The verse can be interpreted as follows: “A person turns here and there.” The word כה, used for “here” and “there” has a value of 25. A person takes a look at himself turning this way and that, at the first half of the fifty attributes that should be acquired through his own efforts exclusively, and at the rest of the 25 attributes that will follow from Above. “And he sees that he is no man!” He sees that he has not accomplished anything substantial – not even half. Who has caused him to fall short of his potential? The “Mitzri – Egyptian.” This is a reference to the yetzer hara who is “meitzar l’Yisroel” – he constricts the Jewish people. He keeps on harassing us and prevents us from achieving greatness.
Moshe went and smote the Egyptian – the yetzer hara, and “hid him in the sand.” The word chol – sand, holds the secret to our strongest weapon against the yetzer hara. חול stands for חוקיו ומשפטיו לישראל – “His laws and statutes for the Jewish people.” The verse is telling us that we can overcome the yetzer hara by immersing ourselves in Torah. Our sages tell us (Kiddushin 30b) that Hashem said: “I have created the yetzer hara and I created the Torah as an antidote.” Torah is a powerful antidote for the yetzer hara. Moshe showed us that we can smite the yetzer hara through the power of chol - Torah.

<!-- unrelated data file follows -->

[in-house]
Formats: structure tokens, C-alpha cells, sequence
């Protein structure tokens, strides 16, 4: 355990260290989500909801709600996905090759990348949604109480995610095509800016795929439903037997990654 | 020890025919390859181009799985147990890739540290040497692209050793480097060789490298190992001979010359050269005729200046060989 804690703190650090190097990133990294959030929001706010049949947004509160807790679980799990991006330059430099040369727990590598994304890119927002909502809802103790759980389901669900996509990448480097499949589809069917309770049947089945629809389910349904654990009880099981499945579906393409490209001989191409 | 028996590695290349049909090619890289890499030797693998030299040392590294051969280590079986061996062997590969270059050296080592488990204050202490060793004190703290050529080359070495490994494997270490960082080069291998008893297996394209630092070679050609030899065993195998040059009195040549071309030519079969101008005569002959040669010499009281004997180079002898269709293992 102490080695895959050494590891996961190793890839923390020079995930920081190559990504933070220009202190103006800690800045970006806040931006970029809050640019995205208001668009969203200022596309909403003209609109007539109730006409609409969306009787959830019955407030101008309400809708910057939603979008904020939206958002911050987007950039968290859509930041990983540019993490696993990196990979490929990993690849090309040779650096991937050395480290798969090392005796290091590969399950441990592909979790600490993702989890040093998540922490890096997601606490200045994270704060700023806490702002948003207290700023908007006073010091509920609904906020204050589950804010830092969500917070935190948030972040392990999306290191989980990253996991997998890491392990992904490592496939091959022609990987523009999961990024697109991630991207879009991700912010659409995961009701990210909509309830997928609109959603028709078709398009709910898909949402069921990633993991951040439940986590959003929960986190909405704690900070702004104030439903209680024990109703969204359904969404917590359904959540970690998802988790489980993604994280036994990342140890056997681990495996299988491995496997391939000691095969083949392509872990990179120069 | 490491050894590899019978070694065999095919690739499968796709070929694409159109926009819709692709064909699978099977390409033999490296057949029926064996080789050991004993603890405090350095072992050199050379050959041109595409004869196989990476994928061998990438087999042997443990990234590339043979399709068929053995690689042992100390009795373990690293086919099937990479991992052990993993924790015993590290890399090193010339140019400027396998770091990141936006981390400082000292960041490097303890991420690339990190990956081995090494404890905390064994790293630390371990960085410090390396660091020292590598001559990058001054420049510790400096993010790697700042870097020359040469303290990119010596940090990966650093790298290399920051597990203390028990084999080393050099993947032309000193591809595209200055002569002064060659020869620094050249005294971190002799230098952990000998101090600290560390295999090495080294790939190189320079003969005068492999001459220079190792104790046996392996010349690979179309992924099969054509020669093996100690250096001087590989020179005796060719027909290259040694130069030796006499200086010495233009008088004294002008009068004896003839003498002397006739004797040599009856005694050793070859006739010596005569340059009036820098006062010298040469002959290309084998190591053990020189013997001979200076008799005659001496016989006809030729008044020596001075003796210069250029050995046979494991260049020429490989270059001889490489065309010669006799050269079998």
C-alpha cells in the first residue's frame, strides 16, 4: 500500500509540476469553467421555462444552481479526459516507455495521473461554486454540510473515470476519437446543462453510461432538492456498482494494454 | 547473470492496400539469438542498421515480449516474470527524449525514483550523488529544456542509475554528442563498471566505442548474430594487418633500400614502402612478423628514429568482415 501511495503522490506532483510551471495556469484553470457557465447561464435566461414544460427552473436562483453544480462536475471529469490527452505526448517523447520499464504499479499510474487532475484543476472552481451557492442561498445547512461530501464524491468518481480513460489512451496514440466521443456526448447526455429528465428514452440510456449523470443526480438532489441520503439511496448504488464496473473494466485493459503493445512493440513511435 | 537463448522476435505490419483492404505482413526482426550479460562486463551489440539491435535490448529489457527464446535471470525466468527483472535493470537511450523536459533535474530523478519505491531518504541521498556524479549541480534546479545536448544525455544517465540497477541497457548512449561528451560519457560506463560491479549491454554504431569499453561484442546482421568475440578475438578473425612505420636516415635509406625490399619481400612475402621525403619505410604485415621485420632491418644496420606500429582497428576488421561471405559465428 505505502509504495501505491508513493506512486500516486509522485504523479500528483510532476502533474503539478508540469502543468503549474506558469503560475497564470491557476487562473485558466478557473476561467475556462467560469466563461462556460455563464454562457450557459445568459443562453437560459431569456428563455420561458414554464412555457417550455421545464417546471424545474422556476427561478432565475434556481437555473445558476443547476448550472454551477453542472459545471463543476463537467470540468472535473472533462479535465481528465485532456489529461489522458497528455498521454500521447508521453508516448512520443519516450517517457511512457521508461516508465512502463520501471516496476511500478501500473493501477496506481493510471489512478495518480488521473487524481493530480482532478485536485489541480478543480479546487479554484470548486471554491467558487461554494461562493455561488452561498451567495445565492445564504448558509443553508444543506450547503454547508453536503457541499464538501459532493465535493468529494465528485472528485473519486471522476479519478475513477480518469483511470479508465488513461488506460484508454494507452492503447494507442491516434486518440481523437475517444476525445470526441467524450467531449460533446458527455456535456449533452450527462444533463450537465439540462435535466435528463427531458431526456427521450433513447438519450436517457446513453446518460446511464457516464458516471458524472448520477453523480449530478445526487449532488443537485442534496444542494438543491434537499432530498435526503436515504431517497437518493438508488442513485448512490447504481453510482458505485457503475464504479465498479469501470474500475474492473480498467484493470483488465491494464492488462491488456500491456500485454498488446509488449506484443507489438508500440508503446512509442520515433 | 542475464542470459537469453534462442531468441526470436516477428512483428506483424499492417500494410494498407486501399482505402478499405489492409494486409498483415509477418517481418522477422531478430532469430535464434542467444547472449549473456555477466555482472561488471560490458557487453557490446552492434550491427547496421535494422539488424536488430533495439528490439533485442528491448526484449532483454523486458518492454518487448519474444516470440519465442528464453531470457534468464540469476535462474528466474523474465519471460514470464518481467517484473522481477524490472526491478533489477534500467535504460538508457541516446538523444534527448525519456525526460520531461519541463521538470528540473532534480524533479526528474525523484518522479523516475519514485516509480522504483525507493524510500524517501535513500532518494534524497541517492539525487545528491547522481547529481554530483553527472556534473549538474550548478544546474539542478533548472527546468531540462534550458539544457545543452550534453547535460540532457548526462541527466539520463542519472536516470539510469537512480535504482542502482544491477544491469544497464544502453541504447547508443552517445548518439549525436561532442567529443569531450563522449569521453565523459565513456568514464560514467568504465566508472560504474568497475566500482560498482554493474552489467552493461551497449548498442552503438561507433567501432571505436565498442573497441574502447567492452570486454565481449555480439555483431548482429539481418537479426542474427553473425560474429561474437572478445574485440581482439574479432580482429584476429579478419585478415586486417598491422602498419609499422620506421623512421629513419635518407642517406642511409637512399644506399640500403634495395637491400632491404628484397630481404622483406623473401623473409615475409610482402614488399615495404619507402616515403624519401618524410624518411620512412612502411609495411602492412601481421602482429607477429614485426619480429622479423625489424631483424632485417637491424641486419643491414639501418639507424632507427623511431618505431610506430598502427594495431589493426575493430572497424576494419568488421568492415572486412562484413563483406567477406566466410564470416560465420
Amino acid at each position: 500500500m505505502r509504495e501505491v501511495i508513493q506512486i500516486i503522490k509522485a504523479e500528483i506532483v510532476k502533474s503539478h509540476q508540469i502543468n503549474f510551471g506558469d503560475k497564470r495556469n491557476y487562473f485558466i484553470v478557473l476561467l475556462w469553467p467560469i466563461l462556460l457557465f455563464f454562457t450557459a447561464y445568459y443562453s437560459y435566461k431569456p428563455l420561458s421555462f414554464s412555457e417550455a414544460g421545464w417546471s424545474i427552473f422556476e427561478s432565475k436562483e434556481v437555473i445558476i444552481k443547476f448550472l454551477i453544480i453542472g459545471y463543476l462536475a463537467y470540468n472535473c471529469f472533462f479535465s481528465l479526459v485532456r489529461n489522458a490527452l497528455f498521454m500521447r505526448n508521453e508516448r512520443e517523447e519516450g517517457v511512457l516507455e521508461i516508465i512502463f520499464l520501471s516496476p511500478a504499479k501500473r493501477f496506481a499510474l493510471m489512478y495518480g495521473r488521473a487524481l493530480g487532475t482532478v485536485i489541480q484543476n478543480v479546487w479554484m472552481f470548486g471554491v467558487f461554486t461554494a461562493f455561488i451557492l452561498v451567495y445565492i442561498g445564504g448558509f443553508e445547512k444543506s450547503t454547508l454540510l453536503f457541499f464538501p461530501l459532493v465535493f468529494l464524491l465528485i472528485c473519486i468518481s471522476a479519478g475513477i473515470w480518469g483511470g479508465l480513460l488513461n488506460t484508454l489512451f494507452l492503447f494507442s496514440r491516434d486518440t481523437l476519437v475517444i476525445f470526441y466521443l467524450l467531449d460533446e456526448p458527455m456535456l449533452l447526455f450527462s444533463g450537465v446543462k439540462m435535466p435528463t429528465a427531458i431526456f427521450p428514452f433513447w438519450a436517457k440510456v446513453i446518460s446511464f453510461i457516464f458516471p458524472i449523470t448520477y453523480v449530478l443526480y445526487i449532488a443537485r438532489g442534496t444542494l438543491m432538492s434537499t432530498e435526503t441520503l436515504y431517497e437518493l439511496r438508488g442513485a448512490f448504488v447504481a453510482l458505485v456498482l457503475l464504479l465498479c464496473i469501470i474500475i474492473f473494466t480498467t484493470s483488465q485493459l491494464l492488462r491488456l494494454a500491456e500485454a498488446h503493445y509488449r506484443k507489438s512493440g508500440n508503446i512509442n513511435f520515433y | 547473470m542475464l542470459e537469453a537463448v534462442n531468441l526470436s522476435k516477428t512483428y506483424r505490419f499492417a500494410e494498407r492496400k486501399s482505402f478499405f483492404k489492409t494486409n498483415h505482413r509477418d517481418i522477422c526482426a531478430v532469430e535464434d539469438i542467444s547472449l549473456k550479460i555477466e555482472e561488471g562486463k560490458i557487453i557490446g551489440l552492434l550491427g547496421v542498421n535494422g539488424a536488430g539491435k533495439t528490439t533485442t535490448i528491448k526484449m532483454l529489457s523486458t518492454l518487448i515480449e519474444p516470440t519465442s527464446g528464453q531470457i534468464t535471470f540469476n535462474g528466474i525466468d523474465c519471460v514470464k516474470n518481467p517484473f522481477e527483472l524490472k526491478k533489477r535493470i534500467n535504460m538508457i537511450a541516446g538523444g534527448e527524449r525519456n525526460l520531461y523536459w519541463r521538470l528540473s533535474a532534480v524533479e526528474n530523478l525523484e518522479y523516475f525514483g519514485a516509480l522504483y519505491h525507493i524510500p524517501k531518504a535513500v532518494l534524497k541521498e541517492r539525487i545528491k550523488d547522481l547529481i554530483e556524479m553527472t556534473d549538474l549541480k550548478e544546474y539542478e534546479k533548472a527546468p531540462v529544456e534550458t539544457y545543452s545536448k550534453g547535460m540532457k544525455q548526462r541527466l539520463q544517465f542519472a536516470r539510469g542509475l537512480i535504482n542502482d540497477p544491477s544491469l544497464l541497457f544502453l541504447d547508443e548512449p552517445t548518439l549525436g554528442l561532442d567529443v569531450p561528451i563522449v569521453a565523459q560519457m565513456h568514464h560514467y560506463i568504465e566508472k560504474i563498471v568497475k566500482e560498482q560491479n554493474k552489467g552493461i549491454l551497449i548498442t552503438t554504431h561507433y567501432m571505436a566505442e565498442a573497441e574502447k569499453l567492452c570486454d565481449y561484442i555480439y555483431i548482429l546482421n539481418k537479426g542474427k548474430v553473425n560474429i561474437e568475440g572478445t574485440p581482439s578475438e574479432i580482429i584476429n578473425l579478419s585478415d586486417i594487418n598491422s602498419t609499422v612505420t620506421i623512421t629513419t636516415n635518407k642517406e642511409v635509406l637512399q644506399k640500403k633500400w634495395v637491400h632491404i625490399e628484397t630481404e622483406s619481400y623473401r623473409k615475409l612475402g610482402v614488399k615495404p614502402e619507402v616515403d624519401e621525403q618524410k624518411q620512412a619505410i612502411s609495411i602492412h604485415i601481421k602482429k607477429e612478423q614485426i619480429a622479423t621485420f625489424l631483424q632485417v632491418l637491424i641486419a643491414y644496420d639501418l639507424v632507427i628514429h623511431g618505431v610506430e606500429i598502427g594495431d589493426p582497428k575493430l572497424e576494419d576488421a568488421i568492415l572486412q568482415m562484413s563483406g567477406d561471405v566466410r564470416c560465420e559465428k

The word chol carries another message for us. We have another strong weapon against the yetzer hara: Shabbos! On Shabbos, a person has the ability to “smite the Egyptian” and subdue his evil inclination. However, in order to gain greater spiritual heights on Shabbos, the person must make the necessary preparations to welcome Shabbos properly, as our sages tell us: “He who toils before Shabbos will eat on Shabbos.” Some people prepare themselves spiritually for Shabbos right before the arrival of the Shabbos queen. Others begin their preparations on Friday morning, and still others begin preparing themselves from Thursday night. Those who are more spiritually attuned will begin preparing for Shabbos on Wednesday, but great tzaddikim begin preparing on Shabbos from Sunday. Immediately after the previous Shabbos is over, they remember the coming Shabbos and start preparing themselves for this holy day.
When a person prepares himself properly for Shabbos throughout the week, then he can harness the power of Shabbos to overcome his yetzer hara. By being careful all week to avoid sin, in order to be able to feel the taste of Shabbos when it arrives, one can truly subdue the yetzer hara.
The verse is telling us that the Egyptian – the yetzer hara, was buried in the chol – sand. The word chol also means weekdays. According to the person’s preparations for Shabbos during the weekdays, that’s how effectively he can bury his yetzer hara and overcome his evil inclination.
In the song of Koh Echsof by Rabbi Aharon Hagadol, he eloquently expresses this concept: “Sanctify them with the sanctity of Shabbos, which unites with Your Torah.” Learning Torah, and the holy Shabbos day, have the power to overcome the yetzer hara.